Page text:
• Vivisection

    Companion Animal Action Paper 2017

    After eighteen months of consultations with animal rescue groups, advocacy groups and individuals,  I have now finalised my Companion Animal Action Paper. It is the  blueprint for the work I will be undertaking in parliament.

    Of course, there are more issues that will need to be considered over time (for example,  companion animals other than cats and dogs,  transport of companion animals, use of public space, tenants with animals, penalties for cruelty) but there is plenty to be getting on with in my first term in parliament.

    I would like to thank everyone for their contributions, your expertise and input has been invaluable.

    Download the full Action Paper HERE

  • Notice of Motion-Trophy Hunting of Native Animals

    Trophy Hunting of Native Animals

    This Motion was OBJECTED to by the Government.

    1. That this House condemns the killing of kangaroos, Australia’s national symbol, in canned hunting game parks such as the Ox Ranch in Texas, United States of America.
    2. That this House expresses its disgust at the practice of trophy hunting in Australia, where animals are killed solely for the purpose of the hunter’s pleasure in seeing the animal’s corpse being dismembered and the body parts being preserved and put on display.
    3. That this House notes that animals such as buffalo, wild boar, camels and deer are hunted as trophies in Australia.
  • Notice of Motion-Whipping of Horse in the Racing Industry

    Whipping of Horse in the Racing Industry

    This Motion was OBJECTED to by the Government.

    1. That this House condemns Racing NSW for permitting the practice of jockeys whipping horses for the purported purpose of increasing the horse’s performance, given that it is an offence under s4 (2) d) of the Prevention of Cruelty to Animals Act 1979 for animals to be unnecessarily inflicted with pain.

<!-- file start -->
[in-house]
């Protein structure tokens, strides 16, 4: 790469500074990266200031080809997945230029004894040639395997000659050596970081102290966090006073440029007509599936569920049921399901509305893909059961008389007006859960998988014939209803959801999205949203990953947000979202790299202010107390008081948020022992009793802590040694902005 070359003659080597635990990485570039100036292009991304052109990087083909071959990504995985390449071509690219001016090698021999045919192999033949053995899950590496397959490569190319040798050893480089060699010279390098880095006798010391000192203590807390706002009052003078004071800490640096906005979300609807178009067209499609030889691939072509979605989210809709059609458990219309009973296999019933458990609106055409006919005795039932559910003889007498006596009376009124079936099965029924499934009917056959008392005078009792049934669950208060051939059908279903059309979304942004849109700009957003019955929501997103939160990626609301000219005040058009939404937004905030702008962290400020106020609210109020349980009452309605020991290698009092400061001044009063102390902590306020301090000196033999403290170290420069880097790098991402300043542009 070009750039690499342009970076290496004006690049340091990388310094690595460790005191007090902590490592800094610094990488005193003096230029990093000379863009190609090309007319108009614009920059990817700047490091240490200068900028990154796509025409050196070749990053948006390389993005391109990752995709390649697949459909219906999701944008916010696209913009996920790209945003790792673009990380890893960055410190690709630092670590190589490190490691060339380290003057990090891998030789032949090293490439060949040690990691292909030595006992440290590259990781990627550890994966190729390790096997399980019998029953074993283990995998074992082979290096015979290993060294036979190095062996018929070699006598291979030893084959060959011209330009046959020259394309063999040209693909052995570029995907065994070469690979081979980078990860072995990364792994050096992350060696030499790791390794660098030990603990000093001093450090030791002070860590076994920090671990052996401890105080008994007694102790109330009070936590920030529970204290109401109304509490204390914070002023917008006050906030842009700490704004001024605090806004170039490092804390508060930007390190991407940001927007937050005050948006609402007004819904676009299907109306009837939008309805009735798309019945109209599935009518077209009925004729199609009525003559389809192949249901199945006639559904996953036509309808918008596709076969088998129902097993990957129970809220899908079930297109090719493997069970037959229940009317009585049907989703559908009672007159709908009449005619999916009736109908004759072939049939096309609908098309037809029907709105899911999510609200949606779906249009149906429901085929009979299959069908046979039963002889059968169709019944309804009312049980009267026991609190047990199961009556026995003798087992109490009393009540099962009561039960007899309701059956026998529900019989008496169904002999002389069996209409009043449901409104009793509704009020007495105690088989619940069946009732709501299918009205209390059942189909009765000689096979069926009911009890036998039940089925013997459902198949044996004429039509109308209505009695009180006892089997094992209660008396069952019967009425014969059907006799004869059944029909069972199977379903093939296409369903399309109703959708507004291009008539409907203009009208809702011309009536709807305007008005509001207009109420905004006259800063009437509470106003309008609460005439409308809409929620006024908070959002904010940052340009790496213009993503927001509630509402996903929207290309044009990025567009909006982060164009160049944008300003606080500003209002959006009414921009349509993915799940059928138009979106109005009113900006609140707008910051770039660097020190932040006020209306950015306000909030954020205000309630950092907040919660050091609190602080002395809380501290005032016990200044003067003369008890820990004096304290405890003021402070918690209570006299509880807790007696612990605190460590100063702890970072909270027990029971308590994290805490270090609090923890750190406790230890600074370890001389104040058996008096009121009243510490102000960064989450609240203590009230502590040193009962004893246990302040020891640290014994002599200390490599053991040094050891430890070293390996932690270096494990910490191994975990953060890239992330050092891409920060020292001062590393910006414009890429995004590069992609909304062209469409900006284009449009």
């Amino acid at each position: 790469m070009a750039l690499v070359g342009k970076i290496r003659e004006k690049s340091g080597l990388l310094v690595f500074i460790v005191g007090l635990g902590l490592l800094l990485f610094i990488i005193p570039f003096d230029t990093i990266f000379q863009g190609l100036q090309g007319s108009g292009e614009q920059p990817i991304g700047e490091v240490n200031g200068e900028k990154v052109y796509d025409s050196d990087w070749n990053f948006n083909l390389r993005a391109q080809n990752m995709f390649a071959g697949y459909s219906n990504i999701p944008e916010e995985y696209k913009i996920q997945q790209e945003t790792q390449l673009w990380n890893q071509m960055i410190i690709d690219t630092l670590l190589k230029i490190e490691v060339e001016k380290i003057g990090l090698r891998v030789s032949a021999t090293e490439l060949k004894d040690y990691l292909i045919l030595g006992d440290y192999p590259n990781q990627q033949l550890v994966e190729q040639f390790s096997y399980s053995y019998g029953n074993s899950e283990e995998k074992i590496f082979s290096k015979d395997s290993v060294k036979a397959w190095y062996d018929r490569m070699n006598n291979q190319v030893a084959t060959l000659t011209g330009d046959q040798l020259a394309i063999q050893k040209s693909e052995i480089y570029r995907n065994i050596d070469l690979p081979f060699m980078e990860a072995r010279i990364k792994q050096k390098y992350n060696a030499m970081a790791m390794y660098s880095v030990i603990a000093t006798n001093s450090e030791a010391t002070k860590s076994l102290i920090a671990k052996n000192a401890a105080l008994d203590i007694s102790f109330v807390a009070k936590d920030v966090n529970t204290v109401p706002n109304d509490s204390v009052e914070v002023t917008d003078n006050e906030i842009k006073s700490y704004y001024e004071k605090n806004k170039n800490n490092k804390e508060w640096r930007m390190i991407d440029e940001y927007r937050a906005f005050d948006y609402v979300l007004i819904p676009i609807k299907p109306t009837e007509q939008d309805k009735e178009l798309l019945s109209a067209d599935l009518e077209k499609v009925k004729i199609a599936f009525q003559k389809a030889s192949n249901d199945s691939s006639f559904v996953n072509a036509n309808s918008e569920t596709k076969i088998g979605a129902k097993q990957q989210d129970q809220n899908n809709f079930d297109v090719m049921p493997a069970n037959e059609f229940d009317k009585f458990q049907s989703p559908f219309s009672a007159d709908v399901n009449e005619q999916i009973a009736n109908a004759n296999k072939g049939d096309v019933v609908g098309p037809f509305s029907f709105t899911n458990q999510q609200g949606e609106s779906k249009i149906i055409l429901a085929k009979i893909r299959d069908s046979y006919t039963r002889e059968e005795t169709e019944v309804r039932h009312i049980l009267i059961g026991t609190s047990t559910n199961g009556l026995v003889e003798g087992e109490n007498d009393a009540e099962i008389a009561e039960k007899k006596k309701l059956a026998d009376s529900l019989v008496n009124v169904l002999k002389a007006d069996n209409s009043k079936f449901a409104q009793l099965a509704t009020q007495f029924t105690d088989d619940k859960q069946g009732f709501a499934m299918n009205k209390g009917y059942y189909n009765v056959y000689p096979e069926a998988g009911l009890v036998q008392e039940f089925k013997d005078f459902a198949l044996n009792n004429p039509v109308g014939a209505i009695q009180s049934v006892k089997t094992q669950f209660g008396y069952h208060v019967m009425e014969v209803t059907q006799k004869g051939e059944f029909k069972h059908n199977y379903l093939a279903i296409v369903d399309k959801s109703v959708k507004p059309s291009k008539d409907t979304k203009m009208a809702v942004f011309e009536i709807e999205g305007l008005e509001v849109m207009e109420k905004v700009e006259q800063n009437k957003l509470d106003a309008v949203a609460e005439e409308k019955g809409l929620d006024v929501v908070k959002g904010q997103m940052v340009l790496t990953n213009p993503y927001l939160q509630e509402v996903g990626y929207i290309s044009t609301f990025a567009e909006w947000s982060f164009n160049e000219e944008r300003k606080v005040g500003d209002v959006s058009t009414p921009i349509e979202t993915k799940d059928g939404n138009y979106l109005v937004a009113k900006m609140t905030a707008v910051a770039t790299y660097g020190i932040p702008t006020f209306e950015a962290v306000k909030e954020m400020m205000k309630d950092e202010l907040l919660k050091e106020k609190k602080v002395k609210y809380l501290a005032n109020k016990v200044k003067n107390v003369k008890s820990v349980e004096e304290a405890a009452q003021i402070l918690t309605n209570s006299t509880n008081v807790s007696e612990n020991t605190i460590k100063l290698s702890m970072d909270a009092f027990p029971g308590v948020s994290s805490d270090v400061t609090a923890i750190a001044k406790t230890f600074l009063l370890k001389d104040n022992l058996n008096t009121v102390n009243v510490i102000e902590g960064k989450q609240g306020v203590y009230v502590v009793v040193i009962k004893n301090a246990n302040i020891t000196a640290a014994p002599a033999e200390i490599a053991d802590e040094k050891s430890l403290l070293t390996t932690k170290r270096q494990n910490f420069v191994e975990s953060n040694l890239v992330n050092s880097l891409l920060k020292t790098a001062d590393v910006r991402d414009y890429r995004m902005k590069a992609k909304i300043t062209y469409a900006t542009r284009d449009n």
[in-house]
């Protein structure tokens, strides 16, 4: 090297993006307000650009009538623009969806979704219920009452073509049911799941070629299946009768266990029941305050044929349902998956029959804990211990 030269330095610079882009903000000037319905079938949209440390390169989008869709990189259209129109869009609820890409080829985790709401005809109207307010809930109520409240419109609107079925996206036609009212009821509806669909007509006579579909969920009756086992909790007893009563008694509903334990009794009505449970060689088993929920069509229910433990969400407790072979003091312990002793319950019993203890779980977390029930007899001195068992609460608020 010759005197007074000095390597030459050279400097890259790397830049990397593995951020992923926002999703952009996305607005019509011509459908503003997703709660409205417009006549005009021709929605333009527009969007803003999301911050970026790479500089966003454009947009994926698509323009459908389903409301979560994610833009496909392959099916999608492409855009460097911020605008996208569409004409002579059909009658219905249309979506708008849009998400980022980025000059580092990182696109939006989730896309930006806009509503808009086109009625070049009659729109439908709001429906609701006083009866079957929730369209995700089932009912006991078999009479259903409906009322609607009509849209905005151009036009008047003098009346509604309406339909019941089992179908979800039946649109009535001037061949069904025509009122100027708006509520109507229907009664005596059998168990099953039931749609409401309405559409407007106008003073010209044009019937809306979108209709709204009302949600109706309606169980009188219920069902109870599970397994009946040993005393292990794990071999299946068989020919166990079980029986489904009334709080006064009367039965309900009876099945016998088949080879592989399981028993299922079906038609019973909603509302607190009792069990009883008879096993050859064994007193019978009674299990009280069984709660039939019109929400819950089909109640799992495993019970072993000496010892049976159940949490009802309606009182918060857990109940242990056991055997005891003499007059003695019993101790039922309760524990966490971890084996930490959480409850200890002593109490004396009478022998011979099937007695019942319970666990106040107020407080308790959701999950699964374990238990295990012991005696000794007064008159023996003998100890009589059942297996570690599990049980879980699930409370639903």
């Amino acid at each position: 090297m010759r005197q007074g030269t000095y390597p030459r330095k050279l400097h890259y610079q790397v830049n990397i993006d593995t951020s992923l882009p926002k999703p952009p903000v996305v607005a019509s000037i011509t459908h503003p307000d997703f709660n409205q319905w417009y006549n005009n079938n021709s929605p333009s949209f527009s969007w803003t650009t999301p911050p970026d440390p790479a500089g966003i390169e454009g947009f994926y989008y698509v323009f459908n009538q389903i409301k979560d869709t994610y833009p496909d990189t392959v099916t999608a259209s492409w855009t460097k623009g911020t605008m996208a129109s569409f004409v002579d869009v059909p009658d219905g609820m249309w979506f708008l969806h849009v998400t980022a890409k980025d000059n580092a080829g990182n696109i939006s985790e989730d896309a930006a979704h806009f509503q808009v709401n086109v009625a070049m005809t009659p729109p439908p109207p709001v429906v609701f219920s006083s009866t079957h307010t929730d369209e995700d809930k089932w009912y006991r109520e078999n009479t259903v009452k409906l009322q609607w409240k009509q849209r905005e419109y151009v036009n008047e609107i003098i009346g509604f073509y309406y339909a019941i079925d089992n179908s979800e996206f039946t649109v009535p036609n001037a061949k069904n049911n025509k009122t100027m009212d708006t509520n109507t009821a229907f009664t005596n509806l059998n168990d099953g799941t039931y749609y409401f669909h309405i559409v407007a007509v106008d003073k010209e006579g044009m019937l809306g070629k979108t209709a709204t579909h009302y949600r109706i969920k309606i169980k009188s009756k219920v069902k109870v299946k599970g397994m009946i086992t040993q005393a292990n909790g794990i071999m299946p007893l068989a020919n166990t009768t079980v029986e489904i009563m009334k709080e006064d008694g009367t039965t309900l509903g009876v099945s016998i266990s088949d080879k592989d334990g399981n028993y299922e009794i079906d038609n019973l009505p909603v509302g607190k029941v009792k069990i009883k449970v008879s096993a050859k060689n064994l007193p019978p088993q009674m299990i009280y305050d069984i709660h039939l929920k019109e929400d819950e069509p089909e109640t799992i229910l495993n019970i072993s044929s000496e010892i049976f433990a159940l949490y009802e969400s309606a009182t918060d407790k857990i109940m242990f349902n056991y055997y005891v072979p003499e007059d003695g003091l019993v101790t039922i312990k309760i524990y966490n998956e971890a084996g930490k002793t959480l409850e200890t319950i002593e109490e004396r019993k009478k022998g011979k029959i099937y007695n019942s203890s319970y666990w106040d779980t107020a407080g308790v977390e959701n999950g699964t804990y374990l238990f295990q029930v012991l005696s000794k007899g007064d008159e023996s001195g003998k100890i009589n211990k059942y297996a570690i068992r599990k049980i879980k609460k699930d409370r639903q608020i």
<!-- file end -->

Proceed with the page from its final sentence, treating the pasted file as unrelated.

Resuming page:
2. That this House notes the research commissioned in 2012 by the RSPCA and undertaken by Professor Paul McGreevy, Sydney University; “Whip use by jockeys in a sample of Australian Thoroughbred races – an observational study” which
      1. confirmed that repeated striking with a whip (of any type) in the same area of the body has the potential to cause localised trauma and tissue damage, and
      2. identified that the injury will increase with the force of the strike and the number of repetitions.
      3. confirmed that there is unacceptable use of the whip in thoroughbred racing and
      4. the RSPCA recommended that the whip as a performance aid be prohibited.
  • Notice of Motion-National Volunteers Week

    National Volunteers Week

    This Motion was OBJECTED to by the Government.

    1. That this House, in recognition of National Volunteers Week, honours the selfless and compassionate work undertaken by the hundreds of volunteers in NSW, who give generously of their time in caring for injured wildlife, rescued companion animals and provide sanctuary to farmed animals.
    2. That this House congratulates animal carer volunteers for their commitment in providing care and comfort to animals that would otherwise have died, either through neglect, abuse or being killed in council pounds and RSPCA shelters.
  • Notice of Motion-Yulin Dog Meat Fesitval

    Yulin Dog Meat Fesitval

    This Motion was OBJECTED to by the Government.

    1. That this House condemns the celebration of the Lychee and Dog Meat Festival, commonly referred to as Yulin Dog Meat Festival, which is an annual summer solstice event held in Yulin, Guangxi, China.
    2. That this House notes that the festival only commenced in 2009 and includes activities such as dogs being confined in cages, then beaten, skinned and boiled alive to produce dogmeat which is then consumed by festival goers.
    3. That this House calls upon the Chinese Government to prohibit this egregious cruelty to animals by banning the torture of dogs and consumption of dogmeat at the Yulin Festival.
    4. That this House notes that in NSW it is not unlawful for dogs and cats to be killed and consumed by humans provided the slaughtering process meets the requirements of the Prevention of Cruelty to Animals Act 1979
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